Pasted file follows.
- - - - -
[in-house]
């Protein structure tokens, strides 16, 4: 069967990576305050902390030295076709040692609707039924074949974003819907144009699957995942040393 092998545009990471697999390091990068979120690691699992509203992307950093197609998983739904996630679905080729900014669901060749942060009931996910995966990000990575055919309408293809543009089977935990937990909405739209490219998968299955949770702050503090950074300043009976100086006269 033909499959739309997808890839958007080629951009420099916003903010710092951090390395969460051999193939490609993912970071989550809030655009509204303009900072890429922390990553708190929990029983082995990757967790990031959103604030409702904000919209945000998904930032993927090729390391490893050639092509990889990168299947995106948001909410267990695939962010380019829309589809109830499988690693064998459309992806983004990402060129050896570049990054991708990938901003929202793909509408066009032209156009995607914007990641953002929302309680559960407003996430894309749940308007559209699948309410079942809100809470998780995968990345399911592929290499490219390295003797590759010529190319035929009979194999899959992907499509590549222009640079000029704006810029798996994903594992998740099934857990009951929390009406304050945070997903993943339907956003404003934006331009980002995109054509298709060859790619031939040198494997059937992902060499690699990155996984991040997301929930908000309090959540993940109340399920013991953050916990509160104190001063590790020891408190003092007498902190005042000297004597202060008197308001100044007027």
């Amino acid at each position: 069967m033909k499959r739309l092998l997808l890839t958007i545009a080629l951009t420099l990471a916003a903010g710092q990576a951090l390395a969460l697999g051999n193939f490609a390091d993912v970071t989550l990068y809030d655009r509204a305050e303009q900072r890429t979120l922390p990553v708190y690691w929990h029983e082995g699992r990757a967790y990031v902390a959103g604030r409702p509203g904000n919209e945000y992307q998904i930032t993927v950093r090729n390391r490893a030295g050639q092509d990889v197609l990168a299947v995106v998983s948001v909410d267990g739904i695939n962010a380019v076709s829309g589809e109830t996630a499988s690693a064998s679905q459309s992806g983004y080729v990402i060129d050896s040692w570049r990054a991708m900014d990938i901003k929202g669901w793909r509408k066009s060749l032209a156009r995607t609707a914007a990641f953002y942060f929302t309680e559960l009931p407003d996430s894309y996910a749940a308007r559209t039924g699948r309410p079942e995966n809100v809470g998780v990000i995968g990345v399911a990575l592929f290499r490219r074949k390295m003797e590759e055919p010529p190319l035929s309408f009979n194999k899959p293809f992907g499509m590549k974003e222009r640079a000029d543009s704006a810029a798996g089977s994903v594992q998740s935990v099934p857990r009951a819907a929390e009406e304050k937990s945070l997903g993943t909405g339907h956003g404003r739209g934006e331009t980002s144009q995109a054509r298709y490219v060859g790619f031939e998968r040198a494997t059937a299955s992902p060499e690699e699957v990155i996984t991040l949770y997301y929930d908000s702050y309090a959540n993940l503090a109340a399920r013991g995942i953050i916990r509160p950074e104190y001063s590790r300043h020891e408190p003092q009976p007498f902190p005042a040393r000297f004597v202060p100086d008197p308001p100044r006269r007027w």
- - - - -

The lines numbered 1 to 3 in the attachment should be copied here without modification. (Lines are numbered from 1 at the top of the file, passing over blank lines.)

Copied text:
[in-house]
């Protein structure tokens, strides 16, 4: 069967990576305050902390030295076709040692609707039924074949974003819907144009699957995942040393 092998545009990471697999390091990068979120690691699992509203992307950093197609998983739904996630679905080729900014669901060749942060009931996910995966990000990575055919309408293809543009089977935990937990909405739209490219998968299955949770702050503090950074300043009976100086006269 033909499959739309997808890839958007080629951009420099916003903010710092951090390395969460051999193939490609993912970071989550809030655009509204303009900072890429922390990553708190929990029983082995990757967790990031959103604030409702904000919209945000998904930032993927090729390391490893050639092509990889990168299947995106948001909410267990695939962010380019829309589809109830499988690693064998459309992806983004990402060129050896570049990054991708990938901003929202793909509408066009032209156009995607914007990641953002929302309680559960407003996430894309749940308007559209699948309410079942809100809470998780995968990345399911592929290499490219390295003797590759010529190319035929009979194999899959992907499509590549222009640079000029704006810029798996994903594992998740099934857990009951929390009406304050945070997903993943339907956003404003934006331009980002995109054509298709060859790619031939040198494997059937992902060499690699990155996984991040997301929930908000309090959540993940109340399920013991953050916990509160104190001063590790020891408190003092007498902190005042000297004597202060008197308001100044007027």
């Amino acid at each position: 069967m033909k499959r739309l092998l997808l890839t958007i545009a080629l951009t420099l990471a916003a903010g710092q990576a951090l390395a969460l697999g051999n193939f490609a390091d993912v970071t989550l990068y809030d655009r509204a305050e303009q900072r890429t979120l922390p990553v708190y690691w929990h029983e082995g699992r990757a967790y990031v902390a959103g604030r409702p509203g904000n919209e945000y992307q998904i930032t993927v950093r090729n390391r490893a030295g050639q092509d990889v197609l990168a299947v995106v998983s948001v909410d267990g739904i695939n962010a380019v076709s829309g589809e109830t996630a499988s690693a064998s679905q459309s992806g983004y080729v990402i060129d050896s040692w570049r990054a991708m900014d990938i901003k929202g669901w793909r509408k066009s060749l032209a156009r995607t609707a914007a990641f953002y942060f929302t309680e559960l009931p407003d996430s894309y996910a749940a308007r559209t039924g699948r309410p079942e995966n809100v809470g998780v990000i995968g990345v399911a990575l592929f290499r490219r074949k390295m003797e590759e055919p010529p190319l035929s309408f009979n194999k899959p293809f992907g499509m590549k974003e222009r640079a000029d543009s704006a810029a798996g089977s994903v594992q998740s935990v099934p857990r009951a819907a929390e009406e304050k937990s945070l997903g993943t909405g339907h956003g404003r739209g934006e331009t980002s144009q995109a054509r298709y490219v060859g790619f031939e998968r040198a494997t059937a299955s992902p060499e690699e699957v990155i996984t991040l949770y997301y929930d908000s702050y309090a959540n993940l503090a109340a399920r013991g995942i953050i916990r509160p950074e104190y001063s590790r300043h020891e408190p003092q009976p007498f902190p005042a040393r000297f004597v202060p100086d008197p308001p100044r006269r007027w």